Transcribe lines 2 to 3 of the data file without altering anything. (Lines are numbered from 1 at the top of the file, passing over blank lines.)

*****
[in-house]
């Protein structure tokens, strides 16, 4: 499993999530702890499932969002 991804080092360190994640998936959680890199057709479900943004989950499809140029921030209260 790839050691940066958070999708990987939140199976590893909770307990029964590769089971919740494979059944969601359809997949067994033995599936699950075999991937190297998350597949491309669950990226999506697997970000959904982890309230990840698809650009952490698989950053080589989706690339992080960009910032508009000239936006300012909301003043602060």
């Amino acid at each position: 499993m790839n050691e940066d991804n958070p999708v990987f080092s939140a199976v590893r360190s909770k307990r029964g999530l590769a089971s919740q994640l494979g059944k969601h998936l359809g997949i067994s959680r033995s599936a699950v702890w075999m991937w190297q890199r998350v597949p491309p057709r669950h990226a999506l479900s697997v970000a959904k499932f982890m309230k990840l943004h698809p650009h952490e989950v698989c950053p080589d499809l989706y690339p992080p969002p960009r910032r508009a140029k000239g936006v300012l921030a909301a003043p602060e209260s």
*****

């Protein structure tokens, strides 16, 4: 499993999530702890499932969002 991804080092360190994640998936959680890199057709479900943004989950499809140029921030209260 790839050691940066958070999708990987939140199976590893909770307990029964590769089971919740494979059944969601359809997949067994033995599936699950075999991937190297998350597949491309669950990226999506697997970000959904982890309230990840698809650009952490698989950053080589989706690339992080960009910032508009000239936006300012909301003043602060």
């Amino acid at each position: 499993m790839n050691e940066d991804n958070p999708v990987f080092s939140a199976v590893r360190s909770k307990r029964g999530l590769a089971s919740q994640l494979g059944k969601h998936l359809g997949i067994s959680r033995s599936a699950v702890w075999m991937w190297q890199r998350v597949p491309p057709r669950h990226a999506l479900s697997v970000a959904k499932f982890m309230k990840l943004h698809p650009h952490e989950v698989c950053p080589d499809l989706y690339p992080p969002p960009r910032r508009a140029k000239g936006v300012l921030a909301a003043p602060e209260s």